Archive | May 2016

Isis, Lady of the Holy Cobra

Isiopolis

o-SNAKES-facebook I know, not a cobra…just a cool snake

We are repelled by them. We are fascinated by them.

Beautiful. Elegantly simple. One long muscle sheathed in glossy scales, some like brilliantly colored living jewels, some darkly and dangerously camouflaged.

There was a time when I really, really, really wanted a snake. I did my research. I discovered which kinds were likely to make the best “pets,” if I can even call them that, and how to care for them. Heck, both my Deities have serpentine connections; I should have a snake.

The holy cobra The holy cobra

But in the end, I didn’t get a snake. We already had a fierce black cat and I figured the cat and the snake would pretty much drive each other crazy. Plus, I didn’t want to keep frozen baby mice in the freezer as snake food. Eeesh.

While I may occasionally see a little garter snake in my backyard (and…

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Werethekau & Isis Great of Magic

Dua Aset, Great of Magic! 🙂

Isiopolis

“O, Isis, Great of Magic, deliver me from all bad, evil, and typhonic things…”                                                  —Ebers Papyrus, 1500 BCE

Werethekau as a winged Cobra Goddess Werethekau as a winged Cobra Goddess (photo by Mark Williams)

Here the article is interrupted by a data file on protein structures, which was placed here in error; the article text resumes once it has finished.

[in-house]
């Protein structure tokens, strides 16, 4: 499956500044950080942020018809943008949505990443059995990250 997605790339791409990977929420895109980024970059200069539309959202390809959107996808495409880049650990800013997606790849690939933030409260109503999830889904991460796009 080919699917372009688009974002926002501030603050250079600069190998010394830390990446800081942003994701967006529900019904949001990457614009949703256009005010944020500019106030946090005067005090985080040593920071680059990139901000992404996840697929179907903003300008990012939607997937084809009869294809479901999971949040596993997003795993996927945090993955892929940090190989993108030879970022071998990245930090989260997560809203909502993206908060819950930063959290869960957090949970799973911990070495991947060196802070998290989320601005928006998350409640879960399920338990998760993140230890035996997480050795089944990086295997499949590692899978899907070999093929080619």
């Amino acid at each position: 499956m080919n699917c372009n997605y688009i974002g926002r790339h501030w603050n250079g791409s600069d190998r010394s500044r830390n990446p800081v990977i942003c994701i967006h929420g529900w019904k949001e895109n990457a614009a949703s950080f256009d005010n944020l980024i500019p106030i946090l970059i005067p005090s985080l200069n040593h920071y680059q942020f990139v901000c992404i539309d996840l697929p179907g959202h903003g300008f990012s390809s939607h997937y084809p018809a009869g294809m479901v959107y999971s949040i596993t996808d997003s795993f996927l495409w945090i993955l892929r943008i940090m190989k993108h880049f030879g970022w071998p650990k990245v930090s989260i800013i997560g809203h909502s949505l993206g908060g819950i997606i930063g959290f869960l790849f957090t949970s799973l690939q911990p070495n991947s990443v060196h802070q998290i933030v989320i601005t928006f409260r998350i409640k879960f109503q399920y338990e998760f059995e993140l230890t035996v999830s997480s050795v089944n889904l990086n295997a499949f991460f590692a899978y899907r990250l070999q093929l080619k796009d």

One of Isis’ most powerful epithets is “Great of Magic,” which you may also see translated as Great One of Magic, Great Sorceress, or Great Enchantress. In Egyptian, it is Weret Hekau or Werethekau. (“Wer” is “great” and “et” is the feminine ending. “Hekau” is the plural of “magic,” so you could also translate it as Great of Magics.)

Isis is not the only Goddess Who is called Great of Magic. Many of the Great Goddesses bear that epithet, too: Hathor, Sakhmet, Mut, Wadjet, among others. Gods are also Great of Magic, notably Set in the Pyramid Texts.

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Walking for Beltain

A very good idea for Beltane (by the way, Happy Beltane for all!)!

Druid Life

The most obvious association with Beltain is the May blossom – the hawthorn flower, traditionally collected and brought into homes for this festival. Hawthorn is most reliably found as a hedgerow plant, so walking in country lanes around the start of May is the easiest way to find it. Blackthorn is also in blossom, and both hawthorn and blackthorn have white flowers, but they are easy to tell apart – blackthorn flowers before it leafs, whereas hawthorn flowers after its leaves are open.

For me, finding the hawthorn flowers is not the key thing for this festival. Instead, I’m drawn to the woodland flowers. It’s at this time of year – before the leaves are all out – that woodlands come into flower. My holy trinity of bluebell, wild garlic, and wood anemone fill the woods with scents and colours. There are places where vast swathes of bluebells all come up…

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